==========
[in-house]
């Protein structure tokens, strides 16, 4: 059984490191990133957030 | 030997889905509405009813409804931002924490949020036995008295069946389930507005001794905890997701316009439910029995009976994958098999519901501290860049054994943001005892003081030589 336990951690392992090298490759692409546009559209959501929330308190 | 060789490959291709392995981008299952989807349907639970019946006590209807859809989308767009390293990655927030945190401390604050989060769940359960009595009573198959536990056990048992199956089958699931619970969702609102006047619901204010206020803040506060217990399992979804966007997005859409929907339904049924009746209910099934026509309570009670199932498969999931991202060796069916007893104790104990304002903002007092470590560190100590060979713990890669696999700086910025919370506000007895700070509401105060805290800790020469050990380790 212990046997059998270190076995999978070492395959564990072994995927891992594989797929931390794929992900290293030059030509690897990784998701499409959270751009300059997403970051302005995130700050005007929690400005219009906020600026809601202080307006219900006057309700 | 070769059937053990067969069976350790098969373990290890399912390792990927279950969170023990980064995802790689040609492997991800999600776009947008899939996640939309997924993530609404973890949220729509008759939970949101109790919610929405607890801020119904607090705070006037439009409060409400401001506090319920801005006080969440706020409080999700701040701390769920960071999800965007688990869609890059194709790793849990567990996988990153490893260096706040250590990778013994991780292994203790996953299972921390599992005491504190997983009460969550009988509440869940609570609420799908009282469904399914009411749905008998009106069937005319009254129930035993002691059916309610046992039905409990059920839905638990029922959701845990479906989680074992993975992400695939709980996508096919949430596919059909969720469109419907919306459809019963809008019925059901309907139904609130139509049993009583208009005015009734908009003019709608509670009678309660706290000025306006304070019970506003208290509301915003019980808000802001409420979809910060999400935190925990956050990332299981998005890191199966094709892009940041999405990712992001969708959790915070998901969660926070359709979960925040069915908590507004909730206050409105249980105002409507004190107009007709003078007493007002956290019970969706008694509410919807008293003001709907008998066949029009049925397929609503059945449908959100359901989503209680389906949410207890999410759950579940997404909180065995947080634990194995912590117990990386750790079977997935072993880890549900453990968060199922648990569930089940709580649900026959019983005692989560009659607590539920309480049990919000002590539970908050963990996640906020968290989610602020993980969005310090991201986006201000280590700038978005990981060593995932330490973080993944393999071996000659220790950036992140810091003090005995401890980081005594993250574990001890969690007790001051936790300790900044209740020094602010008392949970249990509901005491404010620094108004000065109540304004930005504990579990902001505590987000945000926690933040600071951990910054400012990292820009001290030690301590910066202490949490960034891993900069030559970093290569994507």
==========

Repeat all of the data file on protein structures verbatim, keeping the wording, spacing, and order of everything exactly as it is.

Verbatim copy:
[in-house]
């Protein structure tokens, strides 16, 4: 059984490191990133957030 | 030997889905509405009813409804931002924490949020036995008295069946389930507005001794905890997701316009439910029995009976994958098999519901501290860049054994943001005892003081030589 336990951690392992090298490759692409546009559209959501929330308190 | 060789490959291709392995981008299952989807349907639970019946006590209807859809989308767009390293990655927030945190401390604050989060769940359960009595009573198959536990056990048992199956089958699931619970969702609102006047619901204010206020803040506060217990399992979804966007997005859409929907339904049924009746209910099934026509309570009670199932498969999931991202060796069916007893104790104990304002903002007092470590560190100590060979713990890669696999700086910025919370506000007895700070509401105060805290800790020469050990380790 212990046997059998270190076995999978070492395959564990072994995927891992594989797929931390794929992900290293030059030509690897990784998701499409959270751009300059997403970051302005995130700050005007929690400005219009906020600026809601202080307006219900006057309700 | 070769059937053990067969069976350790098969373990290890399912390792990927279950969170023990980064995802790689040609492997991800999600776009947008899939996640939309997924993530609404973890949220729509008759939970949101109790919610929405607890801020119904607090705070006037439009409060409400401001506090319920801005006080969440706020409080999700701040701390769920960071999800965007688990869609890059194709790793849990567990996988990153490893260096706040250590990778013994991780292994203790996953299972921390599992005491504190997983009460969550009988509440869940609570609420799908009282469904399914009411749905008998009106069937005319009254129930035993002691059916309610046992039905409990059920839905638990029922959701845990479906989680074992993975992400695939709980996508096919949430596919059909969720469109419907919306459809019963809008019925059901309907139904609130139509049993009583208009005015009734908009003019709608509670009678309660706290000025306006304070019970506003208290509301915003019980808000802001409420979809910060999400935190925990956050990332299981998005890191199966094709892009940041999405990712992001969708959790915070998901969660926070359709979960925040069915908590507004909730206050409105249980105002409507004190107009007709003078007493007002956290019970969706008694509410919807008293003001709907008998066949029009049925397929609503059945449908959100359901989503209680389906949410207890999410759950579940997404909180065995947080634990194995912590117990990386750790079977997935072993880890549900453990968060199922648990569930089940709580649900026959019983005692989560009659607590539920309480049990919000002590539970908050963990996640906020968290989610602020993980969005310090991201986006201000280590700038978005990981060593995932330490973080993944393999071996000659220790950036992140810091003090005995401890980081005594993250574990001890969690007790001051936790300790900044209740020094602010008392949970249990509901005491404010620094108004000065109540304004930005504990579990902001505590987000945000926690933040600071951990910054400012990292820009001290030690301590910066202490949490960034891993900069030559970093290569994507």